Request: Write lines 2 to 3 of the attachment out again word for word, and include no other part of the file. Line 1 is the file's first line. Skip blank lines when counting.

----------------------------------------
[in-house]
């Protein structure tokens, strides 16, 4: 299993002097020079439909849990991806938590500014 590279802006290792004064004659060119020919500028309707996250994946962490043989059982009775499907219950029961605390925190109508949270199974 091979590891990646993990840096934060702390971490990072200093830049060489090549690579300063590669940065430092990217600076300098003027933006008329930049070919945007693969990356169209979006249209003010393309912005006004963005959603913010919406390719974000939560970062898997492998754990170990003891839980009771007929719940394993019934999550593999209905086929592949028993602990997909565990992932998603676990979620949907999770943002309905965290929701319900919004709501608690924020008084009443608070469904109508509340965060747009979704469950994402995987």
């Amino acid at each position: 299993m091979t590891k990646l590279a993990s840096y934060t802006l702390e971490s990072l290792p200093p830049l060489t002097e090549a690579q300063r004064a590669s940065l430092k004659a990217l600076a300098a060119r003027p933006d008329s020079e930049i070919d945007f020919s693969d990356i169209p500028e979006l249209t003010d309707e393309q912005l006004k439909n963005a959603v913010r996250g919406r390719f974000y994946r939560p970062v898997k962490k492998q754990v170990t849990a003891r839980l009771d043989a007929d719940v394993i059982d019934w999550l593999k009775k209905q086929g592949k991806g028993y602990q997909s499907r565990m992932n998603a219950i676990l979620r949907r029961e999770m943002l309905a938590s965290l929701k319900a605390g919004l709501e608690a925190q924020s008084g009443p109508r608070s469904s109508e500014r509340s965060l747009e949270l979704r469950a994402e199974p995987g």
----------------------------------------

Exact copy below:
């Protein structure tokens, strides 16, 4: 299993002097020079439909849990991806938590500014 590279802006290792004064004659060119020919500028309707996250994946962490043989059982009775499907219950029961605390925190109508949270199974 091979590891990646993990840096934060702390971490990072200093830049060489090549690579300063590669940065430092990217600076300098003027933006008329930049070919945007693969990356169209979006249209003010393309912005006004963005959603913010919406390719974000939560970062898997492998754990170990003891839980009771007929719940394993019934999550593999209905086929592949028993602990997909565990992932998603676990979620949907999770943002309905965290929701319900919004709501608690924020008084009443608070469904109508509340965060747009979704469950994402995987």
């Amino acid at each position: 299993m091979t590891k990646l590279a993990s840096y934060t802006l702390e971490s990072l290792p200093p830049l060489t002097e090549a690579q300063r004064a590669s940065l430092k004659a990217l600076a300098a060119r003027p933006d008329s020079e930049i070919d945007f020919s693969d990356i169209p500028e979006l249209t003010d309707e393309q912005l006004k439909n963005a959603v913010r996250g919406r390719f974000y994946r939560p970062v898997k962490k492998q754990v170990t849990a003891r839980l009771d043989a007929d719940v394993i059982d019934w999550l593999k009775k209905q086929g592949k991806g028993y602990q997909s499907r565990m992932n998603a219950i676990l979620r949907r029961e999770m943002l309905a938590s965290l929701k319900a605390g919004l709501e608690a925190q924020s008084g009443p109508r608070s469904s109508e500014r509340s965060l747009e949270l979704r469950a994402e199974p995987g």